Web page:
A mule is the hybrid offspring of a male donkey and a horse. This new species is stronger and better equipped than the species from which it comes. Overall, mules tend to be healthier, more sound, and live longer than horses. They are favored over horses in mountainous terrain because the mule has a reputation for being more surefooted than their equine cousins. Finally, mules do not require expensive grains, eat less and don’t tend to overeat as horses do.
Progressive Web Applications are the new hybrid mules of the Internet!
What Are Progressive Web Applications (PWA)?
With PWAs (again, think hybrid mule), developers take the best of native applications and the best of Web applications, and combine them into a “new” and “better“ user experience. As mobile devices became more popular, the choice has been native or web mobile applications, with the goal being to create the best user experience at an acceptable price.
Native Applications – Designed in a native language for a single operating system, native apps are the most customizable and take advantage of the device’s hardware, (the device’s “native” features) with high performance. However, mobile native applications are expensive to build, test and support as they are OS- and (in many cases) device-specific and are often required to be released through an app store.
Progressive Web Applications – PWAs have been able to take the best of both worlds and combine them into a hybrid application that is fast (with or without a fast network connection), can work across devices, and does not need to be distributed through a store as it is as linkable and shareable as a web page.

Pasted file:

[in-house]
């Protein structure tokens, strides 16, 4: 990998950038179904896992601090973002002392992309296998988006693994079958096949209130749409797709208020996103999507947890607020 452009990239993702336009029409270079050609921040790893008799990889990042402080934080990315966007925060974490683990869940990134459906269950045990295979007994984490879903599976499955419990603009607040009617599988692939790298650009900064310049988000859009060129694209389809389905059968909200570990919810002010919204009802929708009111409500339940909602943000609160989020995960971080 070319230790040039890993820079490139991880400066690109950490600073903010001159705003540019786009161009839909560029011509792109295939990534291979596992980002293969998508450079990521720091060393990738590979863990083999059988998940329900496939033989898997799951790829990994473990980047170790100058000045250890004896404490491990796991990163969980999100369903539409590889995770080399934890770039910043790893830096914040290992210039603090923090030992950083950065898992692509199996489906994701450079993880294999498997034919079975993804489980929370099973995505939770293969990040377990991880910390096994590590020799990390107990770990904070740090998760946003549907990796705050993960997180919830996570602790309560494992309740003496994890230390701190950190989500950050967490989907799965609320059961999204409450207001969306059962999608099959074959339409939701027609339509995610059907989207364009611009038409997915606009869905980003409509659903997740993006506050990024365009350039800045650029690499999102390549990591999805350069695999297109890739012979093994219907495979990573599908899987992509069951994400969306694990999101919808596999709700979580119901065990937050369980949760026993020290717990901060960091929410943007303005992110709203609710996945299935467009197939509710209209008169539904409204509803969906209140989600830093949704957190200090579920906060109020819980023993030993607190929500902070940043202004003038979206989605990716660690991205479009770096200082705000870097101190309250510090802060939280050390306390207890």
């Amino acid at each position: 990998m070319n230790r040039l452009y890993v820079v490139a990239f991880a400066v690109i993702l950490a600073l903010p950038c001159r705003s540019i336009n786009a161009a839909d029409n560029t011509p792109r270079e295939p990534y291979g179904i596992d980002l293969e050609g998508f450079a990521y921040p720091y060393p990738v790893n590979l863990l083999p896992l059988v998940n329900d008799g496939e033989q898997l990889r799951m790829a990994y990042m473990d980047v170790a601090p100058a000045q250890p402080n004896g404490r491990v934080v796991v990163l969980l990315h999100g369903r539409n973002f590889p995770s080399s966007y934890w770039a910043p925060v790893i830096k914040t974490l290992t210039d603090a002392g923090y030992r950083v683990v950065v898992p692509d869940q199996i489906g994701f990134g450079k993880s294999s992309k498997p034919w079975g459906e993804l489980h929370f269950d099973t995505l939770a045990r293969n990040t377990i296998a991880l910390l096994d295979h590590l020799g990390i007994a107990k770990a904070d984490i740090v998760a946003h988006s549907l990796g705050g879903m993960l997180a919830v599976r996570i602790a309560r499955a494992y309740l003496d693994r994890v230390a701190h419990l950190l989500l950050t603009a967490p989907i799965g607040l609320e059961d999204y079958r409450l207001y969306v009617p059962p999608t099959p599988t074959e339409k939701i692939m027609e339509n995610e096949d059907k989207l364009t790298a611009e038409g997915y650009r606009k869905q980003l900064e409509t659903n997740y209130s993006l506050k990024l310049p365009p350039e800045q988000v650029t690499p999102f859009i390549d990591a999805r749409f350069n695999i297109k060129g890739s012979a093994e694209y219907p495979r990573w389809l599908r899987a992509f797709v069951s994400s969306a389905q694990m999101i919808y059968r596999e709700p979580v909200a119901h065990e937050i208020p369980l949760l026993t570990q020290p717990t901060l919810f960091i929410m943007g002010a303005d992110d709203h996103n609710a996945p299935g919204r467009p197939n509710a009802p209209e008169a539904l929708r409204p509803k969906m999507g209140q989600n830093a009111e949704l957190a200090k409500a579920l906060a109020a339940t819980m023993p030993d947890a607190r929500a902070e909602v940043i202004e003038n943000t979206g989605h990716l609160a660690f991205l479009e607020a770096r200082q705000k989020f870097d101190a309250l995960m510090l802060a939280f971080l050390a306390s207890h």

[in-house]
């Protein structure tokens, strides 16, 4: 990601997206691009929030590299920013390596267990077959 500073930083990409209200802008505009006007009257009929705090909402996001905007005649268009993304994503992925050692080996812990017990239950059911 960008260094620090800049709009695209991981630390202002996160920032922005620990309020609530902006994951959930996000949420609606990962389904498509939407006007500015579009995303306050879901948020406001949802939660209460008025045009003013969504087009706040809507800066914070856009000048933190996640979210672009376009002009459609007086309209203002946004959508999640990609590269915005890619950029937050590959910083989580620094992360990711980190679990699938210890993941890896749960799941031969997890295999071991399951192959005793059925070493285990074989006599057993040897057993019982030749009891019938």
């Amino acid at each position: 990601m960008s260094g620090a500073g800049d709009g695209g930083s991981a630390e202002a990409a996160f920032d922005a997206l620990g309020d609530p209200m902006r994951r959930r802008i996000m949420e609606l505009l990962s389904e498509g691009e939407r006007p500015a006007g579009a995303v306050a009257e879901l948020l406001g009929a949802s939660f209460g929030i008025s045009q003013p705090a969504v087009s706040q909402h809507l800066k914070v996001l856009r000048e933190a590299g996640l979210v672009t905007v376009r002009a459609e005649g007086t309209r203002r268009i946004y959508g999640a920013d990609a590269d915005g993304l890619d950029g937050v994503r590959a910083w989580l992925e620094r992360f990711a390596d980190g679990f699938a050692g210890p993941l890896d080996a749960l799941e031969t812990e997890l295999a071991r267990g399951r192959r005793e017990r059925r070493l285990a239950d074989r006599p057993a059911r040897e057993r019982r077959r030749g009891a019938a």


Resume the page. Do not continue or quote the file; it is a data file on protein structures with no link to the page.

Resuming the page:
How do PWAs Work?
These three components create a browser wrapper for PWAs:
Peanut/Content – This is the core Web HTML page content.
Chocolate/Presentation – This is the middle tier that contains the CSS
To pull the PWA together we need to add in the service worker and the web App manifest.
The Service Worker
To save these resources, the Web page registers the service worker with the browser; then, the web page no longer goes to the web server but instead goes to the service worker for updates. Additionally, the service worker responds to push notifications from the Web Server and maintains cached data to the application.
The Web App Manifest
The Web Application Manifest is a JSON script that makes it possible for the Web application to assign a home screen icon, theme and background color to the app, define a splash screen, and run the web app in full-screen mode as a standalone application.
In the coming weeks, we’ll explore some of the benefits and challenges of using PWAs and some real world examples. Stay tuned!